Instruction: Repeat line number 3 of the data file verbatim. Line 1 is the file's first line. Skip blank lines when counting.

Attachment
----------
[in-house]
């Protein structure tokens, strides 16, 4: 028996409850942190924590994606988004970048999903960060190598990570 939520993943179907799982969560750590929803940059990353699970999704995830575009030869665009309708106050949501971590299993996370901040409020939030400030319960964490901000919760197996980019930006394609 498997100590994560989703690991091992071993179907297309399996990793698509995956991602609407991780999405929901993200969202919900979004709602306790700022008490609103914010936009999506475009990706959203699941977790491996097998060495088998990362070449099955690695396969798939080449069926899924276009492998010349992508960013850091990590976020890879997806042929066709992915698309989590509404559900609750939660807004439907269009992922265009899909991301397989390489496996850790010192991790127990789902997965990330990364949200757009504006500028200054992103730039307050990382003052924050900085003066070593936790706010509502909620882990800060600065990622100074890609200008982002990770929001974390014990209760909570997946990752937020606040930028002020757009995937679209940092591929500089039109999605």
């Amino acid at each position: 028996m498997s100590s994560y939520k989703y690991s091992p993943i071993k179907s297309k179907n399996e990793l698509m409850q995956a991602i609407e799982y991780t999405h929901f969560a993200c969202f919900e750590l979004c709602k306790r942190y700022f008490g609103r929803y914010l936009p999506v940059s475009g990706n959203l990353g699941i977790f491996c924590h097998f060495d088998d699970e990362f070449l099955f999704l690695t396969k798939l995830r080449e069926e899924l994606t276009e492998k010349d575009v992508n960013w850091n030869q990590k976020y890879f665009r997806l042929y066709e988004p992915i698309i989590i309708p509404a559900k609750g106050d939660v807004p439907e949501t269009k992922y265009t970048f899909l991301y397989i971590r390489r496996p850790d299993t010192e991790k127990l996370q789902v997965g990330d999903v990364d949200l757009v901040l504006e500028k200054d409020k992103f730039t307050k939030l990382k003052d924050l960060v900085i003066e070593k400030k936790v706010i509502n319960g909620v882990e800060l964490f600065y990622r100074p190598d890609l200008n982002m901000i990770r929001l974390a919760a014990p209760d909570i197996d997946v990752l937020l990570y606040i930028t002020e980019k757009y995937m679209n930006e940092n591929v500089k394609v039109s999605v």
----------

């Amino acid at each position: 028996m498997s100590s994560y939520k989703y690991s091992p993943i071993k179907s297309k179907n399996e990793l698509m409850q995956a991602i609407e799982y991780t999405h929901f969560a993200c969202f919900e750590l979004c709602k306790r942190y700022f008490g609103r929803y914010l936009p999506v940059s475009g990706n959203l990353g699941i977790f491996c924590h097998f060495d088998d699970e990362f070449l099955f999704l690695t396969k798939l995830r080449e069926e899924l994606t276009e492998k010349d575009v992508n960013w850091n030869q990590k976020y890879f665009r997806l042929y066709e988004p992915i698309i989590i309708p509404a559900k609750g106050d939660v807004p439907e949501t269009k992922y265009t970048f899909l991301y397989i971590r390489r496996p850790d299993t010192e991790k127990l996370q789902v997965g990330d999903v990364d949200l757009v901040l504006e500028k200054d409020k992103f730039t307050k939030l990382k003052d924050l960060v900085i003066e070593k400030k936790v706010i509502n319960g909620v882990e800060l964490f600065y990622r100074p190598d890609l200008n982002m901000i990770r929001l974390a919760a014990p209760d909570i197996d997946v990752l937020l990570y606040i930028t002020e980019k757009y995937m679209n930006e940092n591929v500089k394609v039109s999605v």